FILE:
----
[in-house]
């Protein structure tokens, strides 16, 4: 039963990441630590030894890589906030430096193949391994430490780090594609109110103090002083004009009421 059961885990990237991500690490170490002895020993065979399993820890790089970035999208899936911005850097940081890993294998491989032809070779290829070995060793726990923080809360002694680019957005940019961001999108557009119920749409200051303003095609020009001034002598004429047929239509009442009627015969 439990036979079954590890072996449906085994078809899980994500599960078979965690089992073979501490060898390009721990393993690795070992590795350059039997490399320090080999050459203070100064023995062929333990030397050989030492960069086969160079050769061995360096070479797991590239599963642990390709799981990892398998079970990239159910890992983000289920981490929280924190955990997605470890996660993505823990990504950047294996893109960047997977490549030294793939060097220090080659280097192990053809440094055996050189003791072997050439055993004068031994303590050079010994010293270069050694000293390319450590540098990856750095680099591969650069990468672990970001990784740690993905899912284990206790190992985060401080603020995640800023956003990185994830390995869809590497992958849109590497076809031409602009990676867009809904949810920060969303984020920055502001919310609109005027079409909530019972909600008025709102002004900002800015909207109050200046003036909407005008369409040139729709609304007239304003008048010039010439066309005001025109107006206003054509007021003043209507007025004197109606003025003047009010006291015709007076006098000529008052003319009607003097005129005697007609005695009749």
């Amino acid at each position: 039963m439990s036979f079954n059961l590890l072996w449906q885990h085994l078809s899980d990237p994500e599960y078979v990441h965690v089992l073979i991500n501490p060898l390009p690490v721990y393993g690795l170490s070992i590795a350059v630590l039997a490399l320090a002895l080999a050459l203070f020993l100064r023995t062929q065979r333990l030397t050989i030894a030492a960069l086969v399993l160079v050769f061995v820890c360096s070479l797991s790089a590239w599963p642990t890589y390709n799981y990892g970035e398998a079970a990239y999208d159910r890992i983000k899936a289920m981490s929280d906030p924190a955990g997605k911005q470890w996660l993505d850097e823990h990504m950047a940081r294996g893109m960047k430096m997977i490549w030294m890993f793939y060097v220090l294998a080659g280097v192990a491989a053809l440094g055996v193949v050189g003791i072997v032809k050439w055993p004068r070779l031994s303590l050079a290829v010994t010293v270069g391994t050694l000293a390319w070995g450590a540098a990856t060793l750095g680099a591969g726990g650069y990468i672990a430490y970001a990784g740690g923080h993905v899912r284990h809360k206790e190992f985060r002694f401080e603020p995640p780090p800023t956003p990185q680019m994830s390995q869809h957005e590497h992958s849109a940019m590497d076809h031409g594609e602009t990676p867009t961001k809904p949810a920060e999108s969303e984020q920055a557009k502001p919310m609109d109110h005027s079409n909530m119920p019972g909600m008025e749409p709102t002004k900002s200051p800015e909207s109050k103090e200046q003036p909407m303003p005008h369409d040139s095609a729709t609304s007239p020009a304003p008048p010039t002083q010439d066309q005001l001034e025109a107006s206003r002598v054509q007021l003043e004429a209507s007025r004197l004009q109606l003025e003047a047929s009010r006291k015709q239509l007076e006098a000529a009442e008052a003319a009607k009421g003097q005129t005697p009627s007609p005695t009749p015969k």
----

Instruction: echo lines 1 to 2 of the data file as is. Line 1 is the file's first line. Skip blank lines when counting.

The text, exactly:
[in-house]
């Protein structure tokens, strides 16, 4: 039963990441630590030894890589906030430096193949391994430490780090594609109110103090002083004009009421 059961885990990237991500690490170490002895020993065979399993820890790089970035999208899936911005850097940081890993294998491989032809070779290829070995060793726990923080809360002694680019957005940019961001999108557009119920749409200051303003095609020009001034002598004429047929239509009442009627015969 439990036979079954590890072996449906085994078809899980994500599960078979965690089992073979501490060898390009721990393993690795070992590795350059039997490399320090080999050459203070100064023995062929333990030397050989030492960069086969160079050769061995360096070479797991590239599963642990390709799981990892398998079970990239159910890992983000289920981490929280924190955990997605470890996660993505823990990504950047294996893109960047997977490549030294793939060097220090080659280097192990053809440094055996050189003791072997050439055993004068031994303590050079010994010293270069050694000293390319450590540098990856750095680099591969650069990468672990970001990784740690993905899912284990206790190992985060401080603020995640800023956003990185994830390995869809590497992958849109590497076809031409602009990676867009809904949810920060969303984020920055502001919310609109005027079409909530019972909600008025709102002004900002800015909207109050200046003036909407005008369409040139729709609304007239304003008048010039010439066309005001025109107006206003054509007021003043209507007025004197109606003025003047009010006291015709007076006098000529008052003319009607003097005129005697007609005695009749």